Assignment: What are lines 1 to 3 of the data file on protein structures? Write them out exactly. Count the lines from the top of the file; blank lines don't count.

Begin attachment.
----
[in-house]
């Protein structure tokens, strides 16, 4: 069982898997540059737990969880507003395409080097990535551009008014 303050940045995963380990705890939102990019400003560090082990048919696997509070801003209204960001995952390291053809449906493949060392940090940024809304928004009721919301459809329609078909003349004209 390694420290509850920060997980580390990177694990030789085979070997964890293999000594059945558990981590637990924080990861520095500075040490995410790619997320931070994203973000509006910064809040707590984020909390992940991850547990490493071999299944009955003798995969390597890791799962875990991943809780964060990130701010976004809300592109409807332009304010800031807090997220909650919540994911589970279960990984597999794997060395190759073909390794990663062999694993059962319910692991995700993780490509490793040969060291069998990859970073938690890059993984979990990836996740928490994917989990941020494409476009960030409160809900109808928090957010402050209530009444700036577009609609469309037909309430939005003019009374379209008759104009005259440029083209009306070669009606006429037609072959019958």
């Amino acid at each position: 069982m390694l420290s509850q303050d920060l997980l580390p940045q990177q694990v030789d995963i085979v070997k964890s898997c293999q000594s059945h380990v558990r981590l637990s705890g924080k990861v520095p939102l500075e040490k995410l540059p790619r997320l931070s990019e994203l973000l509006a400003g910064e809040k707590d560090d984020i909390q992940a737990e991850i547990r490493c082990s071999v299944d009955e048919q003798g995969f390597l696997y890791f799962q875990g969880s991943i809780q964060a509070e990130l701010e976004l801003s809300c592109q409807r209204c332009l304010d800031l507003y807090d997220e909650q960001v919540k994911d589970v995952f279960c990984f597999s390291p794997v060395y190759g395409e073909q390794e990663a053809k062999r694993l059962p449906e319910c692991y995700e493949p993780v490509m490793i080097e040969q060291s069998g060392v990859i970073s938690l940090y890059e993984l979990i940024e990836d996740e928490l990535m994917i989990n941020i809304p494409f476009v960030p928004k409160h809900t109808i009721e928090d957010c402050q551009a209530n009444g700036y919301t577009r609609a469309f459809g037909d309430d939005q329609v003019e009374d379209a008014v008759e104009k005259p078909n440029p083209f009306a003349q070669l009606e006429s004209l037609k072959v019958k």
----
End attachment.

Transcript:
[in-house]
């Protein structure tokens, strides 16, 4: 069982898997540059737990969880507003395409080097990535551009008014 303050940045995963380990705890939102990019400003560090082990048919696997509070801003209204960001995952390291053809449906493949060392940090940024809304928004009721919301459809329609078909003349004209 390694420290509850920060997980580390990177694990030789085979070997964890293999000594059945558990981590637990924080990861520095500075040490995410790619997320931070994203973000509006910064809040707590984020909390992940991850547990490493071999299944009955003798995969390597890791799962875990991943809780964060990130701010976004809300592109409807332009304010800031807090997220909650919540994911589970279960990984597999794997060395190759073909390794990663062999694993059962319910692991995700993780490509490793040969060291069998990859970073938690890059993984979990990836996740928490994917989990941020494409476009960030409160809900109808928090957010402050209530009444700036577009609609469309037909309430939005003019009374379209008759104009005259440029083209009306070669009606006429037609072959019958």
């Amino acid at each position: 069982m390694l420290s509850q303050d920060l997980l580390p940045q990177q694990v030789d995963i085979v070997k964890s898997c293999q000594s059945h380990v558990r981590l637990s705890g924080k990861v520095p939102l500075e040490k995410l540059p790619r997320l931070s990019e994203l973000l509006a400003g910064e809040k707590d560090d984020i909390q992940a737990e991850i547990r490493c082990s071999v299944d009955e048919q003798g995969f390597l696997y890791f799962q875990g969880s991943i809780q964060a509070e990130l701010e976004l801003s809300c592109q409807r209204c332009l304010d800031l507003y807090d997220e909650q960001v919540k994911d589970v995952f279960c990984f597999s390291p794997v060395y190759g395409e073909q390794e990663a053809k062999r694993l059962p449906e319910c692991y995700e493949p993780v490509m490793i080097e040969q060291s069998g060392v990859i970073s938690l940090y890059e993984l979990i940024e990836d996740e928490l990535m994917i989990n941020i809304p494409f476009v960030p928004k409160h809900t109808i009721e928090d957010c402050q551009a209530n009444g700036y919301t577009r609609a469309f459809g037909d309430d939005q329609v003019e009374d379209a008014v008759e104009k005259p078909n440029p083209f009306a003349q070669l009606e006429s004209l037609k072959v019958k």